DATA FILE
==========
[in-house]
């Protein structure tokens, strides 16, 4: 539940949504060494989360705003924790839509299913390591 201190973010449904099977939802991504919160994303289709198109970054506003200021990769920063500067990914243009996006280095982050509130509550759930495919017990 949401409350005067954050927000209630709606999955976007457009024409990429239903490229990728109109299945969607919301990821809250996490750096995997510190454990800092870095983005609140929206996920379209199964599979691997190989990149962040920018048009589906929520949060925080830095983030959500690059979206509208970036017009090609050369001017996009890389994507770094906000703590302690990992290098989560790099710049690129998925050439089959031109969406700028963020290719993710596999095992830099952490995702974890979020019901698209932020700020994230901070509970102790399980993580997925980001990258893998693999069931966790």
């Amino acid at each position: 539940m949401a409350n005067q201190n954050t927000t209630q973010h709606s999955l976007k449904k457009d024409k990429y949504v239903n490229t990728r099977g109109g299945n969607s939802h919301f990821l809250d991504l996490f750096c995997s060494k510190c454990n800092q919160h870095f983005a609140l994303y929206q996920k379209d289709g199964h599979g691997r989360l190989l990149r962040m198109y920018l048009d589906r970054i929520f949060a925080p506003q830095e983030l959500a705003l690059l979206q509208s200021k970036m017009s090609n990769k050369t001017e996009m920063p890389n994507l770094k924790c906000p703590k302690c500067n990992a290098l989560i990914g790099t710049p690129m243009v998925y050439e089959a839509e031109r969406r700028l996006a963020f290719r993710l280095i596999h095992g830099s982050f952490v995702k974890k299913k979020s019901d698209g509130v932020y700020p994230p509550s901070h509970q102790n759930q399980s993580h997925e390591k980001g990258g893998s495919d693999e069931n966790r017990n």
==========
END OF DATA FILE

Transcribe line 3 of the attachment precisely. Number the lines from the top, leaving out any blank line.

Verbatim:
């Amino acid at each position: 539940m949401a409350n005067q201190n954050t927000t209630q973010h709606s999955l976007k449904k457009d024409k990429y949504v239903n490229t990728r099977g109109g299945n969607s939802h919301f990821l809250d991504l996490f750096c995997s060494k510190c454990n800092q919160h870095f983005a609140l994303y929206q996920k379209d289709g199964h599979g691997r989360l190989l990149r962040m198109y920018l048009d589906r970054i929520f949060a925080p506003q830095e983030l959500a705003l690059l979206q509208s200021k970036m017009s090609n990769k050369t001017e996009m920063p890389n994507l770094k924790c906000p703590k302690c500067n990992a290098l989560i990914g790099t710049p690129m243009v998925y050439e089959a839509e031109r969406r700028l996006a963020f290719r993710l280095i596999h095992g830099s982050f952490v995702k974890k299913k979020s019901d698209g509130v932020y700020p994230p509550s901070h509970q102790n759930q399980s993580h997925e390591k980001g990258g893998s495919d693999e069931n966790r017990n």